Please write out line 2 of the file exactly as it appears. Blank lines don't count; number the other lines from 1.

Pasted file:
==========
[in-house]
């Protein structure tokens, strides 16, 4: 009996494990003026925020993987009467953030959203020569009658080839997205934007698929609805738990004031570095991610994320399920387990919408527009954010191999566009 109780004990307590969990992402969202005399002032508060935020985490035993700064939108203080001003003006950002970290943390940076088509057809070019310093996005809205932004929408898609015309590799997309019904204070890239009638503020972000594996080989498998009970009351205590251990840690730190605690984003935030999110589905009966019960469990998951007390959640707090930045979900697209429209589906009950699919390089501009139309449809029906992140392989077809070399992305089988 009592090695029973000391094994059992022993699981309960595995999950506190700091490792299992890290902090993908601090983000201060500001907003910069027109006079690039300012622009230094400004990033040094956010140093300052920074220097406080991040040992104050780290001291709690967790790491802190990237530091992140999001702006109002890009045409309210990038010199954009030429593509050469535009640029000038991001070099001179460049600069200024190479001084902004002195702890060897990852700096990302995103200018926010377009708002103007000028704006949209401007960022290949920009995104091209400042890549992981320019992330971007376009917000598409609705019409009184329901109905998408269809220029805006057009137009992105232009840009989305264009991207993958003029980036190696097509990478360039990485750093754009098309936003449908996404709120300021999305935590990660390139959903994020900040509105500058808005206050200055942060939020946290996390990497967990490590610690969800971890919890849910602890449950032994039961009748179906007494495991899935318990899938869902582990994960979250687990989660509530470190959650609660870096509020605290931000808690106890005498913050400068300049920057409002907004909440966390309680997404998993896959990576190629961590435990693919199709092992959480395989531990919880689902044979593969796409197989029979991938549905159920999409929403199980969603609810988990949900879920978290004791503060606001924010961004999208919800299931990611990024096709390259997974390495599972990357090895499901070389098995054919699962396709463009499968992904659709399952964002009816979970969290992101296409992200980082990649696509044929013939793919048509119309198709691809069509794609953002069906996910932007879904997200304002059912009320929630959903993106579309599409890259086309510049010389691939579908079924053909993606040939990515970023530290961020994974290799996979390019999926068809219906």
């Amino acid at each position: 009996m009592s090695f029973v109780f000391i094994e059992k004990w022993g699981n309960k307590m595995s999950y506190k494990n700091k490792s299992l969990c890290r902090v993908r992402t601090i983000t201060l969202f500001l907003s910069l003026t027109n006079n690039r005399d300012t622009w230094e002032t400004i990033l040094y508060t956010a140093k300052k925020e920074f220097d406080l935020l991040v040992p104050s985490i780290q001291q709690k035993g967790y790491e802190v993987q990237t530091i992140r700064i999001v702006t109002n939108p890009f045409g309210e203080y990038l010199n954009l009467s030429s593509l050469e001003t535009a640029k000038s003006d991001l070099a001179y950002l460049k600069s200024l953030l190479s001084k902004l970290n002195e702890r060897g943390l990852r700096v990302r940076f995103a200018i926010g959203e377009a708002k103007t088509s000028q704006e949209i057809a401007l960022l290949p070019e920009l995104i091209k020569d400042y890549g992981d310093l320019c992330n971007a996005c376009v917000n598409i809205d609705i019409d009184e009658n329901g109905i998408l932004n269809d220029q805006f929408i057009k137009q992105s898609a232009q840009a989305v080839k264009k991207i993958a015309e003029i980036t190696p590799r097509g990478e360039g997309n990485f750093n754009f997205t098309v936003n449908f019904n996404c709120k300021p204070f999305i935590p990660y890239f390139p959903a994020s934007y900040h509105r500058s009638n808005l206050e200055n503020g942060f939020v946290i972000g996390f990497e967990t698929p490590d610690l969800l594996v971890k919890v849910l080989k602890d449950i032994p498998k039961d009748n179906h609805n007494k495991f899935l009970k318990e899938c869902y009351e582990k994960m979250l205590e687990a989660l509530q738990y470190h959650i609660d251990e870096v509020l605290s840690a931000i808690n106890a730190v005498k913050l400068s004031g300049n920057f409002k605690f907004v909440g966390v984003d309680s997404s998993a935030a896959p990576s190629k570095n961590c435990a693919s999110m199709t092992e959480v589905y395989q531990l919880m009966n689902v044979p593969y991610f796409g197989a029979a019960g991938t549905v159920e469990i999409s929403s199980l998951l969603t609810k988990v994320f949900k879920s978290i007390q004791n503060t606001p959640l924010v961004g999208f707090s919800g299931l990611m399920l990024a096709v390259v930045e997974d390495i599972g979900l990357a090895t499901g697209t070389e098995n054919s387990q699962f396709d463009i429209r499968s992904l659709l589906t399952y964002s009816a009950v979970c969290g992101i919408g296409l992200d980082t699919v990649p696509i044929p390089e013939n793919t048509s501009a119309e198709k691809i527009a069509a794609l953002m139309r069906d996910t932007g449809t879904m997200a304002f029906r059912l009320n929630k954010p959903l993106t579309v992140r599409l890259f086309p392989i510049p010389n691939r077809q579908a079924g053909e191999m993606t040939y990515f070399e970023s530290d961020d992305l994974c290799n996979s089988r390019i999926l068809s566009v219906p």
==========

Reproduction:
């Protein structure tokens, strides 16, 4: 009996494990003026925020993987009467953030959203020569009658080839997205934007698929609805738990004031570095991610994320399920387990919408527009954010191999566009 109780004990307590969990992402969202005399002032508060935020985490035993700064939108203080001003003006950002970290943390940076088509057809070019310093996005809205932004929408898609015309590799997309019904204070890239009638503020972000594996080989498998009970009351205590251990840690730190605690984003935030999110589905009966019960469990998951007390959640707090930045979900697209429209589906009950699919390089501009139309449809029906992140392989077809070399992305089988 009592090695029973000391094994059992022993699981309960595995999950506190700091490792299992890290902090993908601090983000201060500001907003910069027109006079690039300012622009230094400004990033040094956010140093300052920074220097406080991040040992104050780290001291709690967790790491802190990237530091992140999001702006109002890009045409309210990038010199954009030429593509050469535009640029000038991001070099001179460049600069200024190479001084902004002195702890060897990852700096990302995103200018926010377009708002103007000028704006949209401007960022290949920009995104091209400042890549992981320019992330971007376009917000598409609705019409009184329901109905998408269809220029805006057009137009992105232009840009989305264009991207993958003029980036190696097509990478360039990485750093754009098309936003449908996404709120300021999305935590990660390139959903994020900040509105500058808005206050200055942060939020946290996390990497967990490590610690969800971890919890849910602890449950032994039961009748179906007494495991899935318990899938869902582990994960979250687990989660509530470190959650609660870096509020605290931000808690106890005498913050400068300049920057409002907004909440966390309680997404998993896959990576190629961590435990693919199709092992959480395989531990919880689902044979593969796409197989029979991938549905159920999409929403199980969603609810988990949900879920978290004791503060606001924010961004999208919800299931990611990024096709390259997974390495599972990357090895499901070389098995054919699962396709463009499968992904659709399952964002009816979970969290992101296409992200980082990649696509044929013939793919048509119309198709691809069509794609953002069906996910932007879904997200304002059912009320929630959903993106579309599409890259086309510049010389691939579908079924053909993606040939990515970023530290961020994974290799996979390019999926068809219906």